ANCRAM–The town’s summer camp program for youngsters got the green light from the Town Board at its May 19 meeting.
Councilman John MacArthur asked whether the town wants to put on the program for the kids or whether it was doing it to make money.
Town Supervisor Art Bassin answered that the town is doing it for the kids, but he would like the program to break even.
Ruth Thomas, who will direct the program, said with an enrollment of 50 kids, she expects the program to make a $3,500 profit. Mrs. Thomas, the wife of Councilman Chris Thomas, asked the town for $2,500 up-front to buy a used tent, fix the basketball court and install a railing to help people negotiate a steep hill near the pool.
The program, which includes swimming lessons at the town pool, will run from July 5 through August 12, Mondays through Fridays, 9 a.m. to 3 p.m.
The cost is $65 for Town of Ancram residents and $75 for non-residents.
Adrienne Citrin of the Ancramdale Neighbors Helping Neighbors organization said the group will provide two five-week scholarships for youngsters whose families can’t afford to pay.
A pig roast in Ancramdale this Sunday, May 29 from noon to 4 p.m. benefits the program.
Ancram residents must register for the program at the Town Hall, 10 a.m. to noon, Saturday, June 4 or 11; non-residents register June 18. Potential campers must bring proof of residency and immunization records. Anyone with questions should contact Mrs. Thomas at (518) 329-7309.
All board members, with the exception of Councilman Thomas, voted in favor of establishing the program and providing Mrs. Thomas with $2,500 to be repaid to the town by the end of the summer. Councilman Thomas did not vote on the issue.
The board also gave the thumbs up to the town’s Agriculture and Farmland Protection Plan as an addendum to the April 2010 Town Comprehensive Plan.
Resident Donna Hoyt questioned whether Mr. Bassin and Councilman Jim Miller, who both own farmland, should vote on the matter, saying it is a conflict of interest due to their potential eligibility to sell developmental rights to their land. Mr. Bassin answered that his land was “already in the conservancy” and the link Mrs. Hoyt was attempting to draw was “tenuous. But you can bring it up with the Ethics Board if you like,” he told her.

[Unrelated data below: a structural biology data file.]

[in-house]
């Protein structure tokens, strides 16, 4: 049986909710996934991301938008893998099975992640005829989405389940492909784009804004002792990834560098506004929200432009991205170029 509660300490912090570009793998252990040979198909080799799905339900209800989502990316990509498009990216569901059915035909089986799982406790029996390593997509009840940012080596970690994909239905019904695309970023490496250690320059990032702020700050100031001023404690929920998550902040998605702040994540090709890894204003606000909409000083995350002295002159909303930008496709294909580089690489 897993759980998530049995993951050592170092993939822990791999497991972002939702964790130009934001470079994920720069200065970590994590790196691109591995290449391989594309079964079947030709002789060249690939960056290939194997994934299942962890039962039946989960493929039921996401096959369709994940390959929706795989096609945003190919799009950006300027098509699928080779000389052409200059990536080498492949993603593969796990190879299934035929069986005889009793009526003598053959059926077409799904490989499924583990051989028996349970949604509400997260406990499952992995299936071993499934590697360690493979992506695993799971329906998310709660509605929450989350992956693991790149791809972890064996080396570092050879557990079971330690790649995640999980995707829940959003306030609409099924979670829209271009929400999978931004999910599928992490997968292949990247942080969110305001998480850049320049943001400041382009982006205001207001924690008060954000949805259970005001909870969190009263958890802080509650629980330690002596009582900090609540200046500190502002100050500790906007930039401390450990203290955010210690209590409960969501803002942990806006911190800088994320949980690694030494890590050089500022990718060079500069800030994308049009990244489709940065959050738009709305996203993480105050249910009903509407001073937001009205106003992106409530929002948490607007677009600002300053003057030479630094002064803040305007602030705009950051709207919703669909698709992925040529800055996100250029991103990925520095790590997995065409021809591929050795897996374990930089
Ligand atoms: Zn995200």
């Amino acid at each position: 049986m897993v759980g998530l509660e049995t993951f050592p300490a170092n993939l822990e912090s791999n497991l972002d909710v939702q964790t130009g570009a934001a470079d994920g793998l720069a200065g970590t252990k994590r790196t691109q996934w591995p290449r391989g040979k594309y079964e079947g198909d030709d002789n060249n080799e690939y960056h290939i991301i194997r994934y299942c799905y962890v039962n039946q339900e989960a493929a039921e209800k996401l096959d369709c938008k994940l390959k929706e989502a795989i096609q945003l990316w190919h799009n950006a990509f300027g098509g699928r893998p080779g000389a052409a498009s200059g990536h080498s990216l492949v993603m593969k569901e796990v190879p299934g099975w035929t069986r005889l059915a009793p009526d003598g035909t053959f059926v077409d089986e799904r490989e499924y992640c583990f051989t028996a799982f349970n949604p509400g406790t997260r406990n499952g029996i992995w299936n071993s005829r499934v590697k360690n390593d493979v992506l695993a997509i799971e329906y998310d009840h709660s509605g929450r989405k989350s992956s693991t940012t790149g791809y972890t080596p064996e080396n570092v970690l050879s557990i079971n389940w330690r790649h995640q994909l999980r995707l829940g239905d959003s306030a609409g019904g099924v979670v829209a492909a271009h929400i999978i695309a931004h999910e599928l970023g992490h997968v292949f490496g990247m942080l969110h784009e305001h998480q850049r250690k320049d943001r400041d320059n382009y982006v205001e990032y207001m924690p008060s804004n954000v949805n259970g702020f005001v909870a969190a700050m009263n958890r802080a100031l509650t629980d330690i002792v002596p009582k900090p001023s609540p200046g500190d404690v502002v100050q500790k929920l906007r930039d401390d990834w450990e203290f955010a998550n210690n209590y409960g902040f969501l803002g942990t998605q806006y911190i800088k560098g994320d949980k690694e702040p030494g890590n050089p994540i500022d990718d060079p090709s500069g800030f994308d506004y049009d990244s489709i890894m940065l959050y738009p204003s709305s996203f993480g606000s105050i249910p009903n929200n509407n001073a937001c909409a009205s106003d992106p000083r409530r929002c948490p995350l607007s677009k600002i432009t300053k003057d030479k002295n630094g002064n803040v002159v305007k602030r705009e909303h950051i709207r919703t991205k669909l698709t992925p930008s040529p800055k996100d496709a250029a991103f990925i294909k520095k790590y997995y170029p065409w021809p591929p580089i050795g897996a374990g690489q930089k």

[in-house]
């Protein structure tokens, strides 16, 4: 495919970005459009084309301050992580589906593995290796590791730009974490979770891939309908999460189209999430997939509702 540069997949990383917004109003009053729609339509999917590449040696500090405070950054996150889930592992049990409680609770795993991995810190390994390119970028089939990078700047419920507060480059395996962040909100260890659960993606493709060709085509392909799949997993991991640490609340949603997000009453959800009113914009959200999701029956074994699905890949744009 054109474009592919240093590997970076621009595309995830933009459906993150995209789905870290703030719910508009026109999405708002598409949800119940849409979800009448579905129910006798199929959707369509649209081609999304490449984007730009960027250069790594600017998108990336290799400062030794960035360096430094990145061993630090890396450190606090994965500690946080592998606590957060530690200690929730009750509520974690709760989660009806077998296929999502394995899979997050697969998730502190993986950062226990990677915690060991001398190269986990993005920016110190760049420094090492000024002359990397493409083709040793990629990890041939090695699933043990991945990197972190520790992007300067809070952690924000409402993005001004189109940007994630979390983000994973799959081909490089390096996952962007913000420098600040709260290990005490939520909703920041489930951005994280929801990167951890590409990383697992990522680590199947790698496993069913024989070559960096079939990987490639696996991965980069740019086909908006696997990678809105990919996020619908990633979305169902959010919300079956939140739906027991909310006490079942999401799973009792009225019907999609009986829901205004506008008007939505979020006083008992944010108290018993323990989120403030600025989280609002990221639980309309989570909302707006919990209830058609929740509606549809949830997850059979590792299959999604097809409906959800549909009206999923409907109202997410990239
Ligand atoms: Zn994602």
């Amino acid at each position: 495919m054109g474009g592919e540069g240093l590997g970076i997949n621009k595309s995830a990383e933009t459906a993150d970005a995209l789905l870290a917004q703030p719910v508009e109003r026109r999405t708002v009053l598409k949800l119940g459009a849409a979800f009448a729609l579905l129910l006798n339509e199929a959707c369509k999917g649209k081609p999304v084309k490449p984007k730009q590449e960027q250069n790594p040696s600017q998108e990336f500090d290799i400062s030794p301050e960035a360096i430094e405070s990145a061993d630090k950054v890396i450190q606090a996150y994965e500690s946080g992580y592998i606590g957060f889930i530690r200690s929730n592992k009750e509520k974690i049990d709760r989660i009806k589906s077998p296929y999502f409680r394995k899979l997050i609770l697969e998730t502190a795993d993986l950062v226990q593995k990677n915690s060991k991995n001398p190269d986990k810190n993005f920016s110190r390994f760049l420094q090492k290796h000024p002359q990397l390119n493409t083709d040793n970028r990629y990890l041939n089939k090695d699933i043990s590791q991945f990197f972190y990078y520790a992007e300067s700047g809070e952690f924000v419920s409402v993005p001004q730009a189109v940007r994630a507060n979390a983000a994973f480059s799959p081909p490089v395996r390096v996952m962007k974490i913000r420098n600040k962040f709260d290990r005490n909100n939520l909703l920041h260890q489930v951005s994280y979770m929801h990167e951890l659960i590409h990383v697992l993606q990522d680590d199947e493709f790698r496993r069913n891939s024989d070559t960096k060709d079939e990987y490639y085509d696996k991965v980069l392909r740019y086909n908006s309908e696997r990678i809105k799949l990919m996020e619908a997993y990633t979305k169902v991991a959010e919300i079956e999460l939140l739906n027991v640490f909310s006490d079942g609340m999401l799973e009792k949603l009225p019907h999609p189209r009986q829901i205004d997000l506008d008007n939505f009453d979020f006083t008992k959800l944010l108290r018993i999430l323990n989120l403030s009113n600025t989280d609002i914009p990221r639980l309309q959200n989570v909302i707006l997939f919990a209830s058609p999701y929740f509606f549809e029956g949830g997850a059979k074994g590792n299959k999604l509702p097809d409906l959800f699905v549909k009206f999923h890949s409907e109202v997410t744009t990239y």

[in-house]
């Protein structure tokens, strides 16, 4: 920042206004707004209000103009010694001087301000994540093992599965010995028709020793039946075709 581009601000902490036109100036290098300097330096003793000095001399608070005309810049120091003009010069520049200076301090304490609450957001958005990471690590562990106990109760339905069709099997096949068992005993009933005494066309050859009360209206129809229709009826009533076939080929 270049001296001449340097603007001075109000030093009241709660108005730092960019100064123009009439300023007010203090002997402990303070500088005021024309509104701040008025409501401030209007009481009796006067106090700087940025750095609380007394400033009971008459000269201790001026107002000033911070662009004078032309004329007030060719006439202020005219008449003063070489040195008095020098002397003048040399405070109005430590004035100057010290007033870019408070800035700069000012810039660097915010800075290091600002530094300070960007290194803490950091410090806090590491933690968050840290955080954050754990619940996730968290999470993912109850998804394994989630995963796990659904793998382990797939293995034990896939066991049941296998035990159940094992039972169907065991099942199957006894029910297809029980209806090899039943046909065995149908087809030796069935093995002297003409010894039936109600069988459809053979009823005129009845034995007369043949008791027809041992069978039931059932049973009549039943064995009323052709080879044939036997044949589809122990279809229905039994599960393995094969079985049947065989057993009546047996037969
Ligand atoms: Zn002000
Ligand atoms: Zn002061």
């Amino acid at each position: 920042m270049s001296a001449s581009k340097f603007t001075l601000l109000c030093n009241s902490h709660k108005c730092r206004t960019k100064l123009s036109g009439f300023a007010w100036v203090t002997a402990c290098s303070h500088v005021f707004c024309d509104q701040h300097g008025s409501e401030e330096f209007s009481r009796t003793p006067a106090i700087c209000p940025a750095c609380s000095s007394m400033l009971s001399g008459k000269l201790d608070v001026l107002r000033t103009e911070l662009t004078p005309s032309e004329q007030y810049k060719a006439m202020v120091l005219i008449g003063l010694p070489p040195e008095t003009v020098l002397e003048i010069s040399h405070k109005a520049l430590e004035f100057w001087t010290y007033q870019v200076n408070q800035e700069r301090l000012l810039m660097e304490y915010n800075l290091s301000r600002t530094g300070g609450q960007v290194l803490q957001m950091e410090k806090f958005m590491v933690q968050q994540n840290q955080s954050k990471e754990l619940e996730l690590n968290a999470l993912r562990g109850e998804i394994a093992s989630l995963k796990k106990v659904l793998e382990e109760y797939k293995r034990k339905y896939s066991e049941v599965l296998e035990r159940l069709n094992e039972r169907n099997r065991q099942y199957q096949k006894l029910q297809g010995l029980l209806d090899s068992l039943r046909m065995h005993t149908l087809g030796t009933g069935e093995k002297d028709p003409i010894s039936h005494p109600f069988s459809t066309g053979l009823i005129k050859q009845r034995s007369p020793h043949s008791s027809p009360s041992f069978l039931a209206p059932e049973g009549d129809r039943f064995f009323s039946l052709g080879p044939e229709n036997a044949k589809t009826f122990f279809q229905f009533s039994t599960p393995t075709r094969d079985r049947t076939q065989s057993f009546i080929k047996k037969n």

All board members were in favor except Councilman MacArthur, who said he voted no because the town’s Conservation Advisory Council offered an opinion in which it said there would be negative impacts from the plan. Though the council noted some negative impacts, Supervisor Bassin said the council did not recommend that the plan be given a “positive” impact declaration.
In other business the board:
*Heard from longtime Cell Tower Seeker Bob Roth that Mariner Tower II Inc, is in “high negotiation” with someone from Ancram for a piece land on which to build a cell tower.
*Agreed to go forward with converting part of the old milk factory into a salt shed before the end of the year at a cost not to exceed $50,000.
*Heard from Supervisor Bassin that he had received a report from a resident about a bear making an appearance on Woods Drive, emptying a birdfeeder and “ravaging” a compost pile. Councilman MacArthur then told a story about how his wife and her friend were in the clubhouse at their golf course late one night when they heard the garbage cans being dumped over outside. Mrs. MacArthur knew what the source of the sound was and the two women picked up a couple of golf clubs and went outside, where they “came eye-to-eye with a 400 pound bear,” said the councilman. He explained that the bear was a “frequent flyer” when it comes to neighborhood garbage cans, having been in the business of finding chow in them for three years. He said the bear reluctantly went on its way after the women hit some golf balls in its direction.